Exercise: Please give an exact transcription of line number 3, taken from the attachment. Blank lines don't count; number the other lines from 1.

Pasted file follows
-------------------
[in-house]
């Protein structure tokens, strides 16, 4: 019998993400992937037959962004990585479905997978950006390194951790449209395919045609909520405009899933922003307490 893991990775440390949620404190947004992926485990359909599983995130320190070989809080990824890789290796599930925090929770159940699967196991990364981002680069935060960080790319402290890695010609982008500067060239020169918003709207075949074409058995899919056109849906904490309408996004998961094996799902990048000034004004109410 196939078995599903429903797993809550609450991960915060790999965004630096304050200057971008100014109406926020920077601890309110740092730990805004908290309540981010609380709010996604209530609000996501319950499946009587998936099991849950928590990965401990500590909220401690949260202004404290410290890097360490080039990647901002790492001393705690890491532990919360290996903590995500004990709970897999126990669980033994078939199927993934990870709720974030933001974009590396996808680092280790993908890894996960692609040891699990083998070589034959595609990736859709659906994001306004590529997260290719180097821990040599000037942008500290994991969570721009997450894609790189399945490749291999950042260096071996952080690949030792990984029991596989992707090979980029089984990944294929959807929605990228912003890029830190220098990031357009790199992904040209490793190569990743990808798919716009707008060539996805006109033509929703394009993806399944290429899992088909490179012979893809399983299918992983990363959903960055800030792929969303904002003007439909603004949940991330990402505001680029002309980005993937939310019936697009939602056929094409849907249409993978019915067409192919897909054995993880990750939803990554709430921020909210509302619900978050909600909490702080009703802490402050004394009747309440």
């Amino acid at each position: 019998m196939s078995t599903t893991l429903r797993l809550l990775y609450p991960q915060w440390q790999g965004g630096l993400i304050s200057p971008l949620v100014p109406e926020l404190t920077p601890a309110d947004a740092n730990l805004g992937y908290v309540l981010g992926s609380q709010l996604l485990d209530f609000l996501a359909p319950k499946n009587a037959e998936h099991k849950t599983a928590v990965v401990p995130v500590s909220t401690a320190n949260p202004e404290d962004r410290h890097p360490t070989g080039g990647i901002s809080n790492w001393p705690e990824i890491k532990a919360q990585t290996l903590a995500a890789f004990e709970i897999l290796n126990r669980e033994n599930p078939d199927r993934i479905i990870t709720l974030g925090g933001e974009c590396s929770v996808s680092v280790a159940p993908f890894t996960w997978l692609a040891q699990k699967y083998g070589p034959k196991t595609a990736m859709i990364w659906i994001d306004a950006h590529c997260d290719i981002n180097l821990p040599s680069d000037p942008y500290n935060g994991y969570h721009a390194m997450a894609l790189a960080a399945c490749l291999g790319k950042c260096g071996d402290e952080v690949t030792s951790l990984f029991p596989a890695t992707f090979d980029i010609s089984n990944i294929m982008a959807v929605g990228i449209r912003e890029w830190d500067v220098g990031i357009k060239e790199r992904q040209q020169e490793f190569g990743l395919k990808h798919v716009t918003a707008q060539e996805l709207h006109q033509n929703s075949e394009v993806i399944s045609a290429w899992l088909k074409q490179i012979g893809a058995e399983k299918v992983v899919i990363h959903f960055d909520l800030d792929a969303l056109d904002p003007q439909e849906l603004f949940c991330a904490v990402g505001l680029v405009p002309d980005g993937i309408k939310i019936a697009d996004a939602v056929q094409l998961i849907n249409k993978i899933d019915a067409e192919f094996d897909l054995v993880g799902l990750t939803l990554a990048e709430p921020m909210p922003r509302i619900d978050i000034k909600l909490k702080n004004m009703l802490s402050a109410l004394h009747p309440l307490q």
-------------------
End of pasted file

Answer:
């Amino acid at each position: 019998m196939s078995t599903t893991l429903r797993l809550l990775y609450p991960q915060w440390q790999g965004g630096l993400i304050s200057p971008l949620v100014p109406e926020l404190t920077p601890a309110d947004a740092n730990l805004g992937y908290v309540l981010g992926s609380q709010l996604l485990d209530f609000l996501a359909p319950k499946n009587a037959e998936h099991k849950t599983a928590v990965v401990p995130v500590s909220t401690a320190n949260p202004e404290d962004r410290h890097p360490t070989g080039g990647i901002s809080n790492w001393p705690e990824i890491k532990a919360q990585t290996l903590a995500a890789f004990e709970i897999l290796n126990r669980e033994n599930p078939d199927r993934i479905i990870t709720l974030g925090g933001e974009c590396s929770v996808s680092v280790a159940p993908f890894t996960w997978l692609a040891q699990k699967y083998g070589p034959k196991t595609a990736m859709i990364w659906i994001d306004a950006h590529c997260d290719i981002n180097l821990p040599s680069d000037p942008y500290n935060g994991y969570h721009a390194m997450a894609l790189a960080a399945c490749l291999g790319k950042c260096g071996d402290e952080v690949t030792s951790l990984f029991p596989a890695t992707f090979d980029i010609s089984n990944i294929m982008a959807v929605g990228i449209r912003e890029w830190d500067v220098g990031i357009k060239e790199r992904q040209q020169e490793f190569g990743l395919k990808h798919v716009t918003a707008q060539e996805l709207h006109q033509n929703s075949e394009v993806i399944s045609a290429w899992l088909k074409q490179i012979g893809a058995e399983k299918v992983v899919i990363h959903f960055d909520l800030d792929a969303l056109d904002p003007q439909e849906l603004f949940c991330a904490v990402g505001l680029v405009p002309d980005g993937i309408k939310i019936a697009d996004a939602v056929q094409l998961i849907n249409k993978i899933d019915a067409e192919f094996d897909l054995v993880g799902l990750t939803l990554a990048e709430p921020m909210p922003r509302i619900d978050i000034k909600l909490k702080n004004m009703l802490s402050a109410l004394h009747p309440l307490q």